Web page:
ILNews

Court reverses grant of custody to grandmother

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Finding that the Porter Circuit judge’s ruling is not supported by clear and convincing evidence, the Indiana Court of Appeals ordered the court vacate its award of physical custody of A.S. to her grandmother and return her to the care of her mother.

M.S. gave birth to A.S. in 2002. M.S.’s mother M.D. provided lodging for A.S. off and on until May 2008 and care since her birth. M.S. married and has two children with A.S.’s stepfather. The relationship between M.S. and her mother became strained. The stepfather sought to adopt A.S.; shortly thereafter, A.S.’s biological father was contacted. M.D. later sought custody of A.S. but not the girl’s half-siblings.

A guardian ad litem found A.S. was a polite and happy girl and good in school. She said she missed seeing her grandmother but has adjusted to the change.

M.S. had previously abused alcohol and has schizoaffective disorder, which she controls with medication. Her mother tried to use those facts against her in fighting for custody.

The trial court awarded M.D. physical custody of A.S. with her biological father to exercise visitation rights. The goal was A.S. would eventually live with her father.

But the evidence doesn’t support the judge’s decision, the appellate court concluded. The mother is able to combat her disorder with medication, is in a stable relationship with her husband, who is able to care for the children, and she no longer abuses alcohol. The trial court’s conclusion that the relationship between A.S. and her grandmother is so strong that if it’s not continued, it would be potentially harmful to the future wellbeing of A.S. also isn’t supported by evidence, Judge Rudolph Pyle III wrote.

In In Re: The Paternity of A.S.: Melissa Slansky v. Mary Doffin-Syler, and Bradley Howell, 64A03-1204-JP-171, the COA ordered A.S. returned to the custody of her mother and for the trial court to determine the details of her biological father’s visitation. The trial court will also determine what, if any, visitation rights are due to M.D. under the Grandparent Visitation Act.

 

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  1. CCHP's real accomplishment is the 2015 law signed by Gov Pence that basically outlaws any annexation that is forced where a 65% majority of landowners in the affected area disagree. Regardless of whether HP wins or loses, the citizens of Indiana will not have another fiasco like this. The law Gov Pence signed is a direct result of this malgovernance.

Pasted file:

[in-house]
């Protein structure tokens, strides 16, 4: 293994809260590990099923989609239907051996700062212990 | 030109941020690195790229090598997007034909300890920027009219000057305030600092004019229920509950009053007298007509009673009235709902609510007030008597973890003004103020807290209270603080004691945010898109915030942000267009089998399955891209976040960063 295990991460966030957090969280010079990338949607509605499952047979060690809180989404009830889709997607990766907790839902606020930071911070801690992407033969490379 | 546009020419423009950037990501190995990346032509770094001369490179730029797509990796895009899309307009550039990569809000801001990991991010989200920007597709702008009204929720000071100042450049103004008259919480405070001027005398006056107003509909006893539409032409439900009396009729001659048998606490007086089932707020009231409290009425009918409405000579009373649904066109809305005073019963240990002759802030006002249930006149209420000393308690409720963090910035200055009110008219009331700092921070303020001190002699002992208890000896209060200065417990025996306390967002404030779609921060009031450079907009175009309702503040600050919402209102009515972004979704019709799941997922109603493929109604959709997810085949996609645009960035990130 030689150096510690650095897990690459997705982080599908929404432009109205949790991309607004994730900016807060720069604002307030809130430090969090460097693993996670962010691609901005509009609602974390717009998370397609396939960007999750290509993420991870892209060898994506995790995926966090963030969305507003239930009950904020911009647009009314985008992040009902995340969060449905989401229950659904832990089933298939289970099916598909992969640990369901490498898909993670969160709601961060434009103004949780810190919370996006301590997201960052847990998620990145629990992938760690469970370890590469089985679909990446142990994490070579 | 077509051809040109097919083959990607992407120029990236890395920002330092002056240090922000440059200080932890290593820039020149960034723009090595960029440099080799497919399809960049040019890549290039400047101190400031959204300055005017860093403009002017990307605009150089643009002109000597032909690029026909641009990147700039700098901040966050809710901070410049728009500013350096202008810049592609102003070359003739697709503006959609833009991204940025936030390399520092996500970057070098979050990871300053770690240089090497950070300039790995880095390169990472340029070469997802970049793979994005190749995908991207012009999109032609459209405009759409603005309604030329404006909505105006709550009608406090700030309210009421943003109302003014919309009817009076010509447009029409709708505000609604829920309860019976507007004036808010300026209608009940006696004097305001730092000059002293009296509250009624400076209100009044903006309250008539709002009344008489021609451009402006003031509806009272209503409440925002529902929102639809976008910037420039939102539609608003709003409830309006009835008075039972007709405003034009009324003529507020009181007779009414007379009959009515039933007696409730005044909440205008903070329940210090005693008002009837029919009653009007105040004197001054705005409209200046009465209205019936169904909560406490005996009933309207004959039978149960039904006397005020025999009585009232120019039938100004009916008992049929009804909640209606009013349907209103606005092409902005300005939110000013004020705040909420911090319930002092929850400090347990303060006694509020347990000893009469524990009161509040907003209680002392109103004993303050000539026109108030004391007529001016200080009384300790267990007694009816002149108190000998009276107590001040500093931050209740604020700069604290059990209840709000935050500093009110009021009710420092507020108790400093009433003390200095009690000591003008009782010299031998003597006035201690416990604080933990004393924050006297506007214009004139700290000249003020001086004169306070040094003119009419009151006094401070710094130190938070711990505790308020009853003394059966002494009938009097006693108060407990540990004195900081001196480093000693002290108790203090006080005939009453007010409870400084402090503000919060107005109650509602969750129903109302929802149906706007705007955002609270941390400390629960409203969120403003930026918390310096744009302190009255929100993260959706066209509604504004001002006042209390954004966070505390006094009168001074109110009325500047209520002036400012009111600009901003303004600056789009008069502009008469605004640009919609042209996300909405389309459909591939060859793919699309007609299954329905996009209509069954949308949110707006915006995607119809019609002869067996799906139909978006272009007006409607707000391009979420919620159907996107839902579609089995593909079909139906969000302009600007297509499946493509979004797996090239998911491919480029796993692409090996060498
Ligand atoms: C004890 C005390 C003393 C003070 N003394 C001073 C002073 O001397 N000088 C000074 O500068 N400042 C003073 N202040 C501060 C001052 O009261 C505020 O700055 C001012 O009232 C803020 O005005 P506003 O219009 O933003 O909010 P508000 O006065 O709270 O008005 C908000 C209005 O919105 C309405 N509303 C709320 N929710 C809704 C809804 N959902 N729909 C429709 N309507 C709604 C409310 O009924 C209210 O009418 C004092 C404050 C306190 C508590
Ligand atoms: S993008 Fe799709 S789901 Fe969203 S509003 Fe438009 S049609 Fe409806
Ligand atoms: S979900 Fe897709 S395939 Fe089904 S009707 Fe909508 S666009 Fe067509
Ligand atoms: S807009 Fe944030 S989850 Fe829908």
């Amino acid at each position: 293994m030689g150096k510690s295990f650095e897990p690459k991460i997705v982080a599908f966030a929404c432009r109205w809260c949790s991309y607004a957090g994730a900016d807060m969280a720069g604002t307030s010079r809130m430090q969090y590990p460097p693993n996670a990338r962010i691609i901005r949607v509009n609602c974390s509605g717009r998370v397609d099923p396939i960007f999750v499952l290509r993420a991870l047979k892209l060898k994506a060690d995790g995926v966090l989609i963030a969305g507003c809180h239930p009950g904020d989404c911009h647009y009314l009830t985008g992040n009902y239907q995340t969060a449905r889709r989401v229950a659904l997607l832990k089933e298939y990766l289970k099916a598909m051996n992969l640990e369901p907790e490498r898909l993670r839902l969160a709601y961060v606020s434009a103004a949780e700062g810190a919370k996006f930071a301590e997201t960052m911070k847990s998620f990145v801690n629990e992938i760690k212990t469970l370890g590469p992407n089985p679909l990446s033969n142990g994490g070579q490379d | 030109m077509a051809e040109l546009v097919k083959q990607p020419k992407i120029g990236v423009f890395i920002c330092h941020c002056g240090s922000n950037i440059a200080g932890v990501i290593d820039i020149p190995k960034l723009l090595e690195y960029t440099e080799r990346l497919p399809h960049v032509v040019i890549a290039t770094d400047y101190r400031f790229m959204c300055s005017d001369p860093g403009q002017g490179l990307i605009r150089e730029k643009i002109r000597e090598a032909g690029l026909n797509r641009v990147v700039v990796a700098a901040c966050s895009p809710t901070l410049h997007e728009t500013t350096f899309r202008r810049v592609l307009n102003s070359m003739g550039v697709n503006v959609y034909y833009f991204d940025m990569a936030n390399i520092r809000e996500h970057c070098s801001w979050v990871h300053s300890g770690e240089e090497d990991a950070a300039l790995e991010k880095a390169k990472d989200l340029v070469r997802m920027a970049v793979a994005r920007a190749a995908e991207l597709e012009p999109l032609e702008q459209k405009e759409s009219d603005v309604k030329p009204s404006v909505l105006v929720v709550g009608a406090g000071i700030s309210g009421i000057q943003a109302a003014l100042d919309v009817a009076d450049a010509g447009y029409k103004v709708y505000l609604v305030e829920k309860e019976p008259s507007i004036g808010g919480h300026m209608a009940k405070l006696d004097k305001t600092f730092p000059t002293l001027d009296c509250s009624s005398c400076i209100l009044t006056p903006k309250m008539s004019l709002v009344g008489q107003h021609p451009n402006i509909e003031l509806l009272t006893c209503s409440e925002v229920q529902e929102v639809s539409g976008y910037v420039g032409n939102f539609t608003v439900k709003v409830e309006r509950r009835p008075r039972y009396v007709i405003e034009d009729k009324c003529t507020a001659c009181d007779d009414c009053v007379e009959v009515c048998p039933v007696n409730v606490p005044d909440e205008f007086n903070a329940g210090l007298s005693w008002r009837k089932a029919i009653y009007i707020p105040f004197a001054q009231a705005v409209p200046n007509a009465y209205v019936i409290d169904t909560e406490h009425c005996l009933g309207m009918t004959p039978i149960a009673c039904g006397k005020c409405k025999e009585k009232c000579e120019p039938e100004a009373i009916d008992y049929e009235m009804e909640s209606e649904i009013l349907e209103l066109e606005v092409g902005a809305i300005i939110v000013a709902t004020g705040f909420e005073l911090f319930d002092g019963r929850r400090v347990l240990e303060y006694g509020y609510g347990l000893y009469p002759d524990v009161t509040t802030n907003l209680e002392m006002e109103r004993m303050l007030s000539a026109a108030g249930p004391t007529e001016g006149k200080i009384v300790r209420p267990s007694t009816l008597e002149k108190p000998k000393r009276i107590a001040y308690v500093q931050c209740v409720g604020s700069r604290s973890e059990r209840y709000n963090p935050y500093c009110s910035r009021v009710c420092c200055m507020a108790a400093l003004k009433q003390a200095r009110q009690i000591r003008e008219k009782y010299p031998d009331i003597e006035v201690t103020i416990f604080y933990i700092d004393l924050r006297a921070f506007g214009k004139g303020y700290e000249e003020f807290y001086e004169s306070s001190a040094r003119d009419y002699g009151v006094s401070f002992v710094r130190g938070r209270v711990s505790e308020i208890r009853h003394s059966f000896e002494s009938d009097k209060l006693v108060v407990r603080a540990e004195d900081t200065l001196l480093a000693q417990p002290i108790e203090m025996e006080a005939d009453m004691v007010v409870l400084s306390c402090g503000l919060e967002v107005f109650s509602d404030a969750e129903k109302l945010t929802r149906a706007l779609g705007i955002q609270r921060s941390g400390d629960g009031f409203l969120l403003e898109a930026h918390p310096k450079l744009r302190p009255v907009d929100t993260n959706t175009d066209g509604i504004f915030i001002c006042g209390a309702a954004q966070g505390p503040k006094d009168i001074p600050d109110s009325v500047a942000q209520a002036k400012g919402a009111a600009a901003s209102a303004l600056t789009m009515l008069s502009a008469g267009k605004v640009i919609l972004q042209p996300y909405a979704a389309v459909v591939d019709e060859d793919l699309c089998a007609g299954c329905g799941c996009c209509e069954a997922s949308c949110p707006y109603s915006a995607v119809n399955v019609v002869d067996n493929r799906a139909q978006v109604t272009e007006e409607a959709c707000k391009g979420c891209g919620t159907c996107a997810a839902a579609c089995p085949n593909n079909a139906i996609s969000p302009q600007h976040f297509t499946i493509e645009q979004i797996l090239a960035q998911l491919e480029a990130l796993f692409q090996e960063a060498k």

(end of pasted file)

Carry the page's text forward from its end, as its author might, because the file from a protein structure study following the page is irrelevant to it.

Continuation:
2. I gave tempparry guardship to a friend of my granddaughter in 2012. I went to prison. I had custody. My daughter went to prison to. We are out. My daughter gave me custody but can get her back. She was not order to give me custody . but now we want granddaughter back from friend. She's 14 now. What rights do we have

  3. This sure is not what most who value good governance consider the Rule of Law to entail: "In a letter dated March 2, which Brizzi forwarded to IBJ, the commission dismissed the grievance “on grounds that there is not reasonable cause to believe that you are guilty of misconduct.”" Yet two month later reasonable cause does exist? (Or is the commission forging ahead, the need for reasonable belief be damned? -- A seeming violation of the Rules of Profession Ethics on the part of the commission) Could the rule of law theory cause one to believe that an explanation is in order? Could it be that Hoosier attorneys live under Imperial Law (which is also a t-word that rhymes with infamy) in which the Platonic guardians can do no wrong and never owe the plebeian class any explanation for their powerful actions. (Might makes it right?) Could this be a case of politics directing the commission, as celebrated IU Mauer Professor (the late) Patrick Baude warned was happening 20 years ago in his controversial (whisteblowing) ethics lecture on a quite similar topic: http://www.repository.law.indiana.edu/cgi/viewcontent.cgi?article=1498&context=ilj

  4. I have a case presently pending cert review before the SCOTUS that reveals just how Indiana regulates the bar. I have been denied licensure for life for holding the wrong views and questioning the grand inquisitors as to their duties as to state and federal constitutional due process. True story: https://www.scribd.com/doc/299040839/2016Petitionforcert-to-SCOTUS Shorter, Amici brief serving to frame issue as misuse of govt licensure: https://www.scribd.com/doc/312841269/Thomas-More-Society-Amicus-Brown-v-Ind-Bd-of-Law-Examiners

  5. Here's an idea...how about we MORE heavily regulate the law schools to reduce the surplus of graduates, driving starting salaries up for those new grads, so that we can all pay our insane amount of student loans off in a reasonable amount of time and then be able to afford to do pro bono & low-fee work? I've got friends in other industries, radiology for example, and their schools accept a very limited number of students so there will never be a glut of new grads and everyone's pay stays high. For example, my radiologist friend's school accepted just six new students per year.

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